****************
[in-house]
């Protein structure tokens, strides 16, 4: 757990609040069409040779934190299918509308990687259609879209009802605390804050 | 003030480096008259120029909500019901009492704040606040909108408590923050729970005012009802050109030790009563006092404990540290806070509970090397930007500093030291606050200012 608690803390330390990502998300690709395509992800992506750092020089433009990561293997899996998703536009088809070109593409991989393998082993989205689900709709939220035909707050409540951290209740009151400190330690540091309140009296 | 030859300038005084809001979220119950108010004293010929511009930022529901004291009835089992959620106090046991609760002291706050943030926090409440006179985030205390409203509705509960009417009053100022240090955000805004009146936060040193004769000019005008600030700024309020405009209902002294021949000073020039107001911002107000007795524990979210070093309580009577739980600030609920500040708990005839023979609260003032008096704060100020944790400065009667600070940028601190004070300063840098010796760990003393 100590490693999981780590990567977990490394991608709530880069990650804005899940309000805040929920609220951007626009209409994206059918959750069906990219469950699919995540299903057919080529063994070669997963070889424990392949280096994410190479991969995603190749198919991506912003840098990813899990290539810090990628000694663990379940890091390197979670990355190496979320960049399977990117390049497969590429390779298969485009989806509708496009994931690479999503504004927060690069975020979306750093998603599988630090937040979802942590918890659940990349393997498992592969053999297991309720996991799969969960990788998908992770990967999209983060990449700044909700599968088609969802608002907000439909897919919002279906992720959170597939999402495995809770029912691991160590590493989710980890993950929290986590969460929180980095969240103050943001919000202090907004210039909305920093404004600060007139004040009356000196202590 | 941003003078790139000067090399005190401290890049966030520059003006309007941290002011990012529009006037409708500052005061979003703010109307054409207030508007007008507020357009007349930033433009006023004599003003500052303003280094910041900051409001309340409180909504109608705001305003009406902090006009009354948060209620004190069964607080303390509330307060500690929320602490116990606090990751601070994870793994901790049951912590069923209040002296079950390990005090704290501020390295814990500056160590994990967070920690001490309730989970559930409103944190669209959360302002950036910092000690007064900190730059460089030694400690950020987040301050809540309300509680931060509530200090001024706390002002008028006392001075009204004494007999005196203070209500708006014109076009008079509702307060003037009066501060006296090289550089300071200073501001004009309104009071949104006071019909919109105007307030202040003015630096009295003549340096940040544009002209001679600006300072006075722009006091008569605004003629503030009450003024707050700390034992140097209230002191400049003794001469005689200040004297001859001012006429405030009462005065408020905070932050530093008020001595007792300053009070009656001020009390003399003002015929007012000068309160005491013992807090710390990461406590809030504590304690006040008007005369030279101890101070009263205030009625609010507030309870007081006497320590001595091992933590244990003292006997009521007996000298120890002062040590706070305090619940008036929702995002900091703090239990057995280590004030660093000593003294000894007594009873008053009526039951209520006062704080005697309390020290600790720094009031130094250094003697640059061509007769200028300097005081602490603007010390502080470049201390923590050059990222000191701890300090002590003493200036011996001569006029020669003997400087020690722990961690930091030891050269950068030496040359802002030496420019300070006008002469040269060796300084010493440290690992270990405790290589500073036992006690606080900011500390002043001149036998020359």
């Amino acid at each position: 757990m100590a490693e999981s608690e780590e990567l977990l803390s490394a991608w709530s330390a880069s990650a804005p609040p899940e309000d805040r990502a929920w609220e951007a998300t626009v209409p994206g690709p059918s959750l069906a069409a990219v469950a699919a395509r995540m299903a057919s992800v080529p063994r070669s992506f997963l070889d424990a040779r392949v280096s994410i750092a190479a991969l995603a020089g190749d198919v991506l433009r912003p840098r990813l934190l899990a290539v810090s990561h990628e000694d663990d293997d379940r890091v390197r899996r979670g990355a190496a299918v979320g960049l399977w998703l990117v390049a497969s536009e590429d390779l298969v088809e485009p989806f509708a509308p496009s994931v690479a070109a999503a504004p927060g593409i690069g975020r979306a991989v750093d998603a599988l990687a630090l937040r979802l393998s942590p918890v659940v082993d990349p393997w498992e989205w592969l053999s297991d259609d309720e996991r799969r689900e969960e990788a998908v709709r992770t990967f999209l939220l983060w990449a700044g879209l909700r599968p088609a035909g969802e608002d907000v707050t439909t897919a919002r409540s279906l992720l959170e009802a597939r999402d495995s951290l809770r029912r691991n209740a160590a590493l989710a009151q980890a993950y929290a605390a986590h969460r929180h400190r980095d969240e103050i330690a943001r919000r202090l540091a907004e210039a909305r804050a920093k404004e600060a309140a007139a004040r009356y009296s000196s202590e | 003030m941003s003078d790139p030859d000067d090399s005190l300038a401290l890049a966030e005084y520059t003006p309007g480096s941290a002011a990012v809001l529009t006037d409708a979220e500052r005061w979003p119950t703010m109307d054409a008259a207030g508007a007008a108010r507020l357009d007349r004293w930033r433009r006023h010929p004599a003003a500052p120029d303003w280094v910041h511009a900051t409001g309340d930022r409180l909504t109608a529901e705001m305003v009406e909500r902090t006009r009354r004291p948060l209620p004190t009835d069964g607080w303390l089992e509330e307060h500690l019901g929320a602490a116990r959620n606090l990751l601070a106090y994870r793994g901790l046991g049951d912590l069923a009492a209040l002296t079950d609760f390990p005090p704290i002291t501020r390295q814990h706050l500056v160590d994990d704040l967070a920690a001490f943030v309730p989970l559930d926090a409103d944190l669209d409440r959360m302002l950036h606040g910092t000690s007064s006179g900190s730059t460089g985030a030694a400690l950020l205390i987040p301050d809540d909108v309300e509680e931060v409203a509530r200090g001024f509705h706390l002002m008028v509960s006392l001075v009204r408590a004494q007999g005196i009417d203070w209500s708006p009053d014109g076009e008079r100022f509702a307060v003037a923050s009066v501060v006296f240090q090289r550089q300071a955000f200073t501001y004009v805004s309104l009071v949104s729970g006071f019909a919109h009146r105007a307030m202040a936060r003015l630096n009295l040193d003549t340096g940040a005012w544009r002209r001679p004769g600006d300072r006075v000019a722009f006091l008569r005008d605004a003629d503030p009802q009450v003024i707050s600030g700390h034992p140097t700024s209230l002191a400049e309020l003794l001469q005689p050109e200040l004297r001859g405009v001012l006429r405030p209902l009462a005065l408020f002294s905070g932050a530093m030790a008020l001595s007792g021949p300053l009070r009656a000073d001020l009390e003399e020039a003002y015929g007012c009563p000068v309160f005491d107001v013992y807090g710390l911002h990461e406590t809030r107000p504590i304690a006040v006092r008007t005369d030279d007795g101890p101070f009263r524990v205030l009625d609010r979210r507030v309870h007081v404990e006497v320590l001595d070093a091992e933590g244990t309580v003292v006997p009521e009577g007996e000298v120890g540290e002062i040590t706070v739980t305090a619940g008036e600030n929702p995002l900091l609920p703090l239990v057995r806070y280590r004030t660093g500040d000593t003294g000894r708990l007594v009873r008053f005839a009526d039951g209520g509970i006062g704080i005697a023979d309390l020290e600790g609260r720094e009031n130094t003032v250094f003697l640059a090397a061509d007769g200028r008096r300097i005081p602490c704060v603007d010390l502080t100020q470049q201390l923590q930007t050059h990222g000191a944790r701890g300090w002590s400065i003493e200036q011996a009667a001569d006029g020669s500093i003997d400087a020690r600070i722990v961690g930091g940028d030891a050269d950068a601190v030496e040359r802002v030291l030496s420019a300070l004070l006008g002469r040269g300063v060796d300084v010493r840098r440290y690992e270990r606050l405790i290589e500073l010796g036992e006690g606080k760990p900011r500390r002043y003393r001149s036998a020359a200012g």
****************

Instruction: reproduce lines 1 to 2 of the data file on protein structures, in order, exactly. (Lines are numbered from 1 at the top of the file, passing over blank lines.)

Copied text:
[in-house]
């Protein structure tokens, strides 16, 4: 757990609040069409040779934190299918509308990687259609879209009802605390804050 | 003030480096008259120029909500019901009492704040606040909108408590923050729970005012009802050109030790009563006092404990540290806070509970090397930007500093030291606050200012 608690803390330390990502998300690709395509992800992506750092020089433009990561293997899996998703536009088809070109593409991989393998082993989205689900709709939220035909707050409540951290209740009151400190330690540091309140009296 | 030859300038005084809001979220119950108010004293010929511009930022529901004291009835089992959620106090046991609760002291706050943030926090409440006179985030205390409203509705509960009417009053100022240090955000805004009146936060040193004769000019005008600030700024309020405009209902002294021949000073020039107001911002107000007795524990979210070093309580009577739980600030609920500040708990005839023979609260003032008096704060100020944790400065009667600070940028601190004070300063840098010796760990003393 100590490693999981780590990567977990490394991608709530880069990650804005899940309000805040929920609220951007626009209409994206059918959750069906990219469950699919995540299903057919080529063994070669997963070889424990392949280096994410190479991969995603190749198919991506912003840098990813899990290539810090990628000694663990379940890091390197979670990355190496979320960049399977990117390049497969590429390779298969485009989806509708496009994931690479999503504004927060690069975020979306750093998603599988630090937040979802942590918890659940990349393997498992592969053999297991309720996991799969969960990788998908992770990967999209983060990449700044909700599968088609969802608002907000439909897919919002279906992720959170597939999402495995809770029912691991160590590493989710980890993950929290986590969460929180980095969240103050943001919000202090907004210039909305920093404004600060007139004040009356000196202590 | 941003003078790139000067090399005190401290890049966030520059003006309007941290002011990012529009006037409708500052005061979003703010109307054409207030508007007008507020357009007349930033433009006023004599003003500052303003280094910041900051409001309340409180909504109608705001305003009406902090006009009354948060209620004190069964607080303390509330307060500690929320602490116990606090990751601070994870793994901790049951912590069923209040002296079950390990005090704290501020390295814990500056160590994990967070920690001490309730989970559930409103944190669209959360302002950036910092000690007064900190730059460089030694400690950020987040301050809540309300509680931060509530200090001024706390002002008028006392001075009204004494007999005196203070209500708006014109076009008079509702307060003037009066501060006296090289550089300071200073501001004009309104009071949104006071019909919109105007307030202040003015630096009295003549340096940040544009002209001679600006300072006075722009006091008569605004003629503030009450003024707050700390034992140097209230002191400049003794001469005689200040004297001859001012006429405030009462005065408020905070932050530093008020001595007792300053009070009656001020009390003399003002015929007012000068309160005491013992807090710390990461406590809030504590304690006040008007005369030279101890101070009263205030009625609010507030309870007081006497320590001595091992933590244990003292006997009521007996000298120890002062040590706070305090619940008036929702995002900091703090239990057995280590004030660093000593003294000894007594009873008053009526039951209520006062704080005697309390020290600790720094009031130094250094003697640059061509007769200028300097005081602490603007010390502080470049201390923590050059990222000191701890300090002590003493200036011996001569006029020669003997400087020690722990961690930091030891050269950068030496040359802002030496420019300070006008002469040269060796300084010493440290690992270990405790290589500073036992006690606080900011500390002043001149036998020359």